At the sector level, analysts are most optimistic about Healthcare (61%), Information Technology (61%) and Energy (61%) as these sectors have the highest percentage of buy ratings. On the other hand, market expectations appear to be most pessimistic regarding Consumer Staples (44%), Real Estate (47%) and Financials (49%) as these have the lowest percentage of buy ratings.
Ratings for each of the eleven S&P 500 select sectors are profiled in the graph below:
My personal opinion is that the market ratings still reflect an outlook driven by the Recession and Early Recovery phases of the economy and have not fully adjusted to the newly emerging Expansion Phase. This view has credence given that the average age of the company ratings is two to six weeks old. This bodes well for contrarian investors who follow the business cycle playbook and select cycle sector that are out of favor.
The SEC requires earnings outlooks by company. The chart below takes management earnings estimates for Q2, consolidates by sector, and then calculates EPS growth rates on a year-on-year (YoY) basis. The sector rankings confirm the expansion phase playbook.
The table below presents EPS growth by sector and explores tactical investing by sub-industries and by company:
|Sector||Q1 Earnings Growth YoY||Q2 Earnings Growth YoY||Details with Sub-Industry Growth Outlooks|
|Industrials||(15.9%)||326.9%||The Industrial sector is projected to lead EPS growth for Q2 (326.9%). The following sub-industries are projected to dominate Industrial earnings growth in Q2: Aerospace and Defense (328.1%), Industrial Conglomerates (256.3%), Road and Rail (54.1%). Companies with the largest projected earnings growth for Q2 include: TXT, RTX, HII, GE, CTAS, CAT, CMI, PCAR, NSC, KSU|
|Energy||(14.4%)||278.8%||The Energy sector is expected to report the largest negative earnings of any sector in Q1. However, Q1 earnings estimates also experienced the largest positive EPS revision of any sector in Q1, increasing from -64% at the start of the year. During the same period, the sector ETF increased 30%, before retreating in recent days. Energy also enjoys the second highest projected EPS growth outlook for Q2. It should be noted that management outlooks are very tentative for this sector given uncertainty with crude oil prices and the low number of earnings reported. Notwithstanding, the following sub-industries have the strongest EPS growth rate for Q2: Energy Equipment Services (997.5%), Oil Gas & Consumable Fuels (178.6%). Companies with the largest projected EPS growth announced for Q2 include: BKR, COG, FANG, OKE, PXD.|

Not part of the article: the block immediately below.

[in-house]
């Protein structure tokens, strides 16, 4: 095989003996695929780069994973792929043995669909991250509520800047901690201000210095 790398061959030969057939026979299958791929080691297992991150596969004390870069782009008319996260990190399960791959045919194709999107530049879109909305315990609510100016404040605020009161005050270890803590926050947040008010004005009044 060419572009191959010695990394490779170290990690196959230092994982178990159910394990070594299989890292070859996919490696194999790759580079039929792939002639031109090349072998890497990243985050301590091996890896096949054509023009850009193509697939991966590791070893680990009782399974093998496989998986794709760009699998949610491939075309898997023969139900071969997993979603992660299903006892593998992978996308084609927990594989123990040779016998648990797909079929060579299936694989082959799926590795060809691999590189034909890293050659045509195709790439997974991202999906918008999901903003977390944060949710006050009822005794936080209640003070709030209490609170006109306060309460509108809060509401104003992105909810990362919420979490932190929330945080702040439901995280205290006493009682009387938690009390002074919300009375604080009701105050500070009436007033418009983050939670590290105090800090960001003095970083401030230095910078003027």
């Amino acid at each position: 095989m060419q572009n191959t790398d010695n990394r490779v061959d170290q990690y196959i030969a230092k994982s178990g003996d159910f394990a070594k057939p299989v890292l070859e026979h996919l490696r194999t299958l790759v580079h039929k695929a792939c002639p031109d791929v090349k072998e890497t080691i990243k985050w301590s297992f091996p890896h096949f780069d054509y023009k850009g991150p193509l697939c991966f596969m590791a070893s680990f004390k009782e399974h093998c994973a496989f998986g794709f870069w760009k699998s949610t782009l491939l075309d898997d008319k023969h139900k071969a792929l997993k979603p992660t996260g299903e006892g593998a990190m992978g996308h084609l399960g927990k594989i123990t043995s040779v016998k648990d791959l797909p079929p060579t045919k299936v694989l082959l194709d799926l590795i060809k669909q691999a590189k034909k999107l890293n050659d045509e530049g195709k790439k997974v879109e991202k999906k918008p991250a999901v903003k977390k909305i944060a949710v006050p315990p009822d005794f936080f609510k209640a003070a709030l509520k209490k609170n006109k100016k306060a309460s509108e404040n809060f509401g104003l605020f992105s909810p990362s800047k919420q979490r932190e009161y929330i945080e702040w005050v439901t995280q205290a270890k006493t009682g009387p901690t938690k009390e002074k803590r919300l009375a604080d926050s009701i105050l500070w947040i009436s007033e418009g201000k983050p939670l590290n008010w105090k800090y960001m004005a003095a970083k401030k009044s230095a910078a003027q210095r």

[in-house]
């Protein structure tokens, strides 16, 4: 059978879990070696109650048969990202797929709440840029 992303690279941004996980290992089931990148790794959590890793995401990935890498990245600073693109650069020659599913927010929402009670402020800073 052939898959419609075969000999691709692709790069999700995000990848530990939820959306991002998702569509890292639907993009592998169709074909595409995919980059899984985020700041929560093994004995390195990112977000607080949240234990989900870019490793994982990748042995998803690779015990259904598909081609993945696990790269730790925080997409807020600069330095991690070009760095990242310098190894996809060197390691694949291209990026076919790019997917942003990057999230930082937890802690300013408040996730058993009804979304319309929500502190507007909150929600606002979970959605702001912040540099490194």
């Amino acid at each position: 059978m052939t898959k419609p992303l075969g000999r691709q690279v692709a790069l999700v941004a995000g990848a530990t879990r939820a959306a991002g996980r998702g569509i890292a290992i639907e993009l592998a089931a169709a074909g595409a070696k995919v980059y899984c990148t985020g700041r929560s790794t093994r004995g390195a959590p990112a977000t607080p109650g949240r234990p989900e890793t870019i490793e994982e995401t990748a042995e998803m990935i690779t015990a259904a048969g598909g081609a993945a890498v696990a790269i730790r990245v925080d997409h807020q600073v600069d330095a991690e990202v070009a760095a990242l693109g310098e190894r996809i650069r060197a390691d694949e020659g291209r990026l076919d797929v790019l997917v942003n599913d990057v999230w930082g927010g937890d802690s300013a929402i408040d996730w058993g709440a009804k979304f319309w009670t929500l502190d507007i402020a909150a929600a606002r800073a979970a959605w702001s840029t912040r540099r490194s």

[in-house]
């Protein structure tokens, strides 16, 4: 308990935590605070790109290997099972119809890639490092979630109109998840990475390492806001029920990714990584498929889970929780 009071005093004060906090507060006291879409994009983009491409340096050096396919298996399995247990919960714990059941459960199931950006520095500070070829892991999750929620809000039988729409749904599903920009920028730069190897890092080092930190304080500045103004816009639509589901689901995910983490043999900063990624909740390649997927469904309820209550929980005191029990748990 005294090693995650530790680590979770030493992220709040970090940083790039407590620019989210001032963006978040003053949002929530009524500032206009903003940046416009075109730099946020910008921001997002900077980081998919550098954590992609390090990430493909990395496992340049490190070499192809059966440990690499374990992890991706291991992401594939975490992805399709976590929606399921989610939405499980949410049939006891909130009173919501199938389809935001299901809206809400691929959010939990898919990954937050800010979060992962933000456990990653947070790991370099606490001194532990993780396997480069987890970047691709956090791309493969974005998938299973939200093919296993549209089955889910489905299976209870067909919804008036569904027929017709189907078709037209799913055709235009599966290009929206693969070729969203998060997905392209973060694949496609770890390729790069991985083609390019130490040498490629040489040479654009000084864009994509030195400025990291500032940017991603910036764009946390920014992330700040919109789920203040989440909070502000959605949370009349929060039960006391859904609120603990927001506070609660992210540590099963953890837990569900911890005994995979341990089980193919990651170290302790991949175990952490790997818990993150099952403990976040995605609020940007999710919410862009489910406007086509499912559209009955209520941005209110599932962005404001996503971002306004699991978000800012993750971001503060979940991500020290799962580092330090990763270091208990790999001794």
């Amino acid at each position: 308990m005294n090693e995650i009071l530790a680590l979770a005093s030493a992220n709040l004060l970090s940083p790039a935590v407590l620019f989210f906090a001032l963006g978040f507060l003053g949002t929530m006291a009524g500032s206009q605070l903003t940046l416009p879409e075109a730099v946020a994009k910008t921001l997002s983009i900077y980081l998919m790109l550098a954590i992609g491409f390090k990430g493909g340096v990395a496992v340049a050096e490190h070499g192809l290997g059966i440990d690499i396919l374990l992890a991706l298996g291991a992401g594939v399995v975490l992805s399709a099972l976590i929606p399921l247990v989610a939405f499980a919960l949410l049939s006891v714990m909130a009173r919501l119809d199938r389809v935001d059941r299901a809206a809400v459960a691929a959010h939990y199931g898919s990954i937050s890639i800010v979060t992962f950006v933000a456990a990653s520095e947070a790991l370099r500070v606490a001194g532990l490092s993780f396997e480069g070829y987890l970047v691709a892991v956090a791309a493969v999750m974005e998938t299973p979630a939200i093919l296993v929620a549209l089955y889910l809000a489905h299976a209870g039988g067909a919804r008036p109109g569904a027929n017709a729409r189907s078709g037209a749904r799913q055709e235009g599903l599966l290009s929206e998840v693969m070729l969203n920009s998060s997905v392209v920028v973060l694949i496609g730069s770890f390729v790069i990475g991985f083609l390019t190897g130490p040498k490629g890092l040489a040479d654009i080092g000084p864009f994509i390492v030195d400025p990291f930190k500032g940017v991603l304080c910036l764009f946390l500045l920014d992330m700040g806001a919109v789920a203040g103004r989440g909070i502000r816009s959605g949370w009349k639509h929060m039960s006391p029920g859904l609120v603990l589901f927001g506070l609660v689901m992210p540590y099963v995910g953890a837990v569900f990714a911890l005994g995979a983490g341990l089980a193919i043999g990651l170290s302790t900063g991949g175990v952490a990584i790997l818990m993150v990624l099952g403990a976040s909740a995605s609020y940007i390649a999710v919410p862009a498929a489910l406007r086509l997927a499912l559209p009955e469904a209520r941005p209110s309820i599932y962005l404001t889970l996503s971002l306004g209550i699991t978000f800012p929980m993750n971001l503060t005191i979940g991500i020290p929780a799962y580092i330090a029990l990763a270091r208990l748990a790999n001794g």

|Consumer Discretionary||105.2%||205.1%||The Consumer Discretionary sector is expected to report the highest Q1 year-on-year earnings growth of all eleven sectors at 105% combined with expanded growth of 205% on Q2. Nine of ten industries in this sector are expected to report double-digit earnings growth: Automobiles (1,152%), Textiles, Apparels and Luxury goods (483%), Specialty Retail (231%), Internet and Direct Marketing (84%), Household Durables (72%), Auto Components (34%). Hotels, Restaurants and Leisure (-623%) is the only sub-industry in this sector that is handicapped. Companies with the largest projected EPS growth include: APTV, TSLA, F, CMG, LEG, MHK, WHR, HAS, KMX, ROST, BKNG, MAR, HLT, ROST, TJXT, RL.|
|Financials||66.9%||93.0%||The Financial sector is expected to report the second highest (year-over-year earnings growth of all eleven sectors at 66.9% followed by 93% in Q2. At the industry level, all five industries are predicted by company management to grow: Banks (130%), Capital markets (31%), Insurance (7%) and Diversified Financials (2%). Consumer Finance numbers are not available owing to zero growth previously (resulting in a divide by zero error). Companies with the largest projected EPS growth include: C, FITB, KEY, USB, ZION, SCHW, SYF, RE, WRB.|